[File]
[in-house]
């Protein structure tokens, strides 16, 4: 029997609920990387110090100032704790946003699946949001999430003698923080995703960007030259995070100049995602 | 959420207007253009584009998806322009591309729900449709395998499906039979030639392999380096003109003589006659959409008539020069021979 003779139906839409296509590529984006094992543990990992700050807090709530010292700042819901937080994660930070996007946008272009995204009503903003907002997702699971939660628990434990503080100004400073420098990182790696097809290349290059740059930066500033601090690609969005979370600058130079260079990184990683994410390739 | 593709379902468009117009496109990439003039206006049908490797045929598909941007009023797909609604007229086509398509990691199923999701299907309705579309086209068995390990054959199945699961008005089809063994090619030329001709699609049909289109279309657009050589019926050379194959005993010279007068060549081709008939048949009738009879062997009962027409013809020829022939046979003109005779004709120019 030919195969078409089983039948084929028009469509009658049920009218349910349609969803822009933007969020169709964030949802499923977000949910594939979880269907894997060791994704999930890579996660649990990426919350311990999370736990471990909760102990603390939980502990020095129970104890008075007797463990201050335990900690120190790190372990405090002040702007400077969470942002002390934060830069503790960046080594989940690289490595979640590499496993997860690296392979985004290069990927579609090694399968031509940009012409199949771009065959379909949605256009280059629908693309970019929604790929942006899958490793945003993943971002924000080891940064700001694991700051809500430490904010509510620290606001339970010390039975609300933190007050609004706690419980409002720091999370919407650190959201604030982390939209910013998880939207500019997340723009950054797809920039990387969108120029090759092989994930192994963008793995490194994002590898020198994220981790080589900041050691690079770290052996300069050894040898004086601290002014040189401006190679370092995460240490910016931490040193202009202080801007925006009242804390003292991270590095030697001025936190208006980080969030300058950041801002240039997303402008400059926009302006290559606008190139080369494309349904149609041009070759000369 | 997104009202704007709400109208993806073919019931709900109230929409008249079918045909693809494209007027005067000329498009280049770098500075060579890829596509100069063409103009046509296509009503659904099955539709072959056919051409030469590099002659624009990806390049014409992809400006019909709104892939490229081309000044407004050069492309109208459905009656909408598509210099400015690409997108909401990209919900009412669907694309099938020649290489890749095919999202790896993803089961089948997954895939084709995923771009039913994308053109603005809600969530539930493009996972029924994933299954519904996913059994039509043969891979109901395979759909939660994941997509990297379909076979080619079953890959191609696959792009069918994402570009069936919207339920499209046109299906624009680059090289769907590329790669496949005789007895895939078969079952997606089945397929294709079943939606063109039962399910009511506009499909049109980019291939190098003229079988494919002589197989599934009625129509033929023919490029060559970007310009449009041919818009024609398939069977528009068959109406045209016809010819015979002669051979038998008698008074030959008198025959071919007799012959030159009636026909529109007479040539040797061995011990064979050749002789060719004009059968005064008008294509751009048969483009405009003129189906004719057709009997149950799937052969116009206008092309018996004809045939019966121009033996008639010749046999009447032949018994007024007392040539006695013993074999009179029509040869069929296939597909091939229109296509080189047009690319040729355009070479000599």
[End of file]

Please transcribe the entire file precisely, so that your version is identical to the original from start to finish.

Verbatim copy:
[in-house]
């Protein structure tokens, strides 16, 4: 029997609920990387110090100032704790946003699946949001999430003698923080995703960007030259995070100049995602 | 959420207007253009584009998806322009591309729900449709395998499906039979030639392999380096003109003589006659959409008539020069021979 003779139906839409296509590529984006094992543990990992700050807090709530010292700042819901937080994660930070996007946008272009995204009503903003907002997702699971939660628990434990503080100004400073420098990182790696097809290349290059740059930066500033601090690609969005979370600058130079260079990184990683994410390739 | 593709379902468009117009496109990439003039206006049908490797045929598909941007009023797909609604007229086509398509990691199923999701299907309705579309086209068995390990054959199945699961008005089809063994090619030329001709699609049909289109279309657009050589019926050379194959005993010279007068060549081709008939048949009738009879062997009962027409013809020829022939046979003109005779004709120019 030919195969078409089983039948084929028009469509009658049920009218349910349609969803822009933007969020169709964030949802499923977000949910594939979880269907894997060791994704999930890579996660649990990426919350311990999370736990471990909760102990603390939980502990020095129970104890008075007797463990201050335990900690120190790190372990405090002040702007400077969470942002002390934060830069503790960046080594989940690289490595979640590499496993997860690296392979985004290069990927579609090694399968031509940009012409199949771009065959379909949605256009280059629908693309970019929604790929942006899958490793945003993943971002924000080891940064700001694991700051809500430490904010509510620290606001339970010390039975609300933190007050609004706690419980409002720091999370919407650190959201604030982390939209910013998880939207500019997340723009950054797809920039990387969108120029090759092989994930192994963008793995490194994002590898020198994220981790080589900041050691690079770290052996300069050894040898004086601290002014040189401006190679370092995460240490910016931490040193202009202080801007925006009242804390003292991270590095030697001025936190208006980080969030300058950041801002240039997303402008400059926009302006290559606008190139080369494309349904149609041009070759000369 | 997104009202704007709400109208993806073919019931709900109230929409008249079918045909693809494209007027005067000329498009280049770098500075060579890829596509100069063409103009046509296509009503659904099955539709072959056919051409030469590099002659624009990806390049014409992809400006019909709104892939490229081309000044407004050069492309109208459905009656909408598509210099400015690409997108909401990209919900009412669907694309099938020649290489890749095919999202790896993803089961089948997954895939084709995923771009039913994308053109603005809600969530539930493009996972029924994933299954519904996913059994039509043969891979109901395979759909939660994941997509990297379909076979080619079953890959191609696959792009069918994402570009069936919207339920499209046109299906624009680059090289769907590329790669496949005789007895895939078969079952997606089945397929294709079943939606063109039962399910009511506009499909049109980019291939190098003229079988494919002589197989599934009625129509033929023919490029060559970007310009449009041919818009024609398939069977528009068959109406045209016809010819015979002669051979038998008698008074030959008198025959071919007799012959030159009636026909529109007479040539040797061995011990064979050749002789060719004009059968005064008008294509751009048969483009405009003129189906004719057709009997149950799937052969116009206008092309018996004809045939019966121009033996008639010749046999009447032949018994007024007392040539006695013993074999009179029509040869069929296939597909091939229109296509080189047009690319040729355009070479000599």